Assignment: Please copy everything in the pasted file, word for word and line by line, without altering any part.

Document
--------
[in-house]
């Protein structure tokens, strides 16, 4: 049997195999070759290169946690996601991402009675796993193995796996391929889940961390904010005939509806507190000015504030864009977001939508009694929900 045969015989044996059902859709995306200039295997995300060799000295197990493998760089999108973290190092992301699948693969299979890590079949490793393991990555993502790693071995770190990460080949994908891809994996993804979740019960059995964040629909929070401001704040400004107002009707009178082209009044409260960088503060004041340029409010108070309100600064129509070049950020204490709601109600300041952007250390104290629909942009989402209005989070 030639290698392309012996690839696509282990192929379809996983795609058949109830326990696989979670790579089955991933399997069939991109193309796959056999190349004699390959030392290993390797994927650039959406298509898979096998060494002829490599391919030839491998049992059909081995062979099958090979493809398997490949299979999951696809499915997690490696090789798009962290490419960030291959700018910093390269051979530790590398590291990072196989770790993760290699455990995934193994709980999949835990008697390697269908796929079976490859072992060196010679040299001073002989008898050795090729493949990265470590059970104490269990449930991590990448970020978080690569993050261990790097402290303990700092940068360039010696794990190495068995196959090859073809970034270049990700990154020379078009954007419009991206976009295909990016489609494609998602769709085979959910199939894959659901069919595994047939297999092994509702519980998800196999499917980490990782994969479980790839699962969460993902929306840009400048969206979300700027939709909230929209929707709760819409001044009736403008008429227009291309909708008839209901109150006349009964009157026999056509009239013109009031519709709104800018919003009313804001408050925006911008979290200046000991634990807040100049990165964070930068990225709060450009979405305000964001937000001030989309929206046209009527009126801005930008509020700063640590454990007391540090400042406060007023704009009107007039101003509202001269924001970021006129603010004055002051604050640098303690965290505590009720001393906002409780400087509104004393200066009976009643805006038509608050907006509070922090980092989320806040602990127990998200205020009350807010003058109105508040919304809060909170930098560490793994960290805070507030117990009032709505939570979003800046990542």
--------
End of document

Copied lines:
[in-house]
């Protein structure tokens, strides 16, 4: 049997195999070759290169946690996601991402009675796993193995796996391929889940961390904010005939509806507190000015504030864009977001939508009694929900 045969015989044996059902859709995306200039295997995300060799000295197990493998760089999108973290190092992301699948693969299979890590079949490793393991990555993502790693071995770190990460080949994908891809994996993804979740019960059995964040629909929070401001704040400004107002009707009178082209009044409260960088503060004041340029409010108070309100600064129509070049950020204490709601109600300041952007250390104290629909942009989402209005989070 030639290698392309012996690839696509282990192929379809996983795609058949109830326990696989979670790579089955991933399997069939991109193309796959056999190349004699390959030392290993390797994927650039959406298509898979096998060494002829490599391919030839491998049992059909081995062979099958090979493809398997490949299979999951696809499915997690490696090789798009962290490419960030291959700018910093390269051979530790590398590291990072196989770790993760290699455990995934193994709980999949835990008697390697269908796929079976490859072992060196010679040299001073002989008898050795090729493949990265470590059970104490269990449930991590990448970020978080690569993050261990790097402290303990700092940068360039010696794990190495068995196959090859073809970034270049990700990154020379078009954007419009991206976009295909990016489609494609998602769709085979959910199939894959659901069919595994047939297999092994509702519980998800196999499917980490990782994969479980790839699962969460993902929306840009400048969206979300700027939709909230929209929707709760819409001044009736403008008429227009291309909708008839209901109150006349009964009157026999056509009239013109009031519709709104800018919003009313804001408050925006911008979290200046000991634990807040100049990165964070930068990225709060450009979405305000964001937000001030989309929206046209009527009126801005930008509020700063640590454990007391540090400042406060007023704009009107007039101003509202001269924001970021006129603010004055002051604050640098303690965290505590009720001393906002409780400087509104004393200066009976009643805006038509608050907006509070922090980092989320806040602990127990998200205020009350807010003058109105508040919304809060909170930098560490793994960290805070507030117990009032709505939570979003800046990542």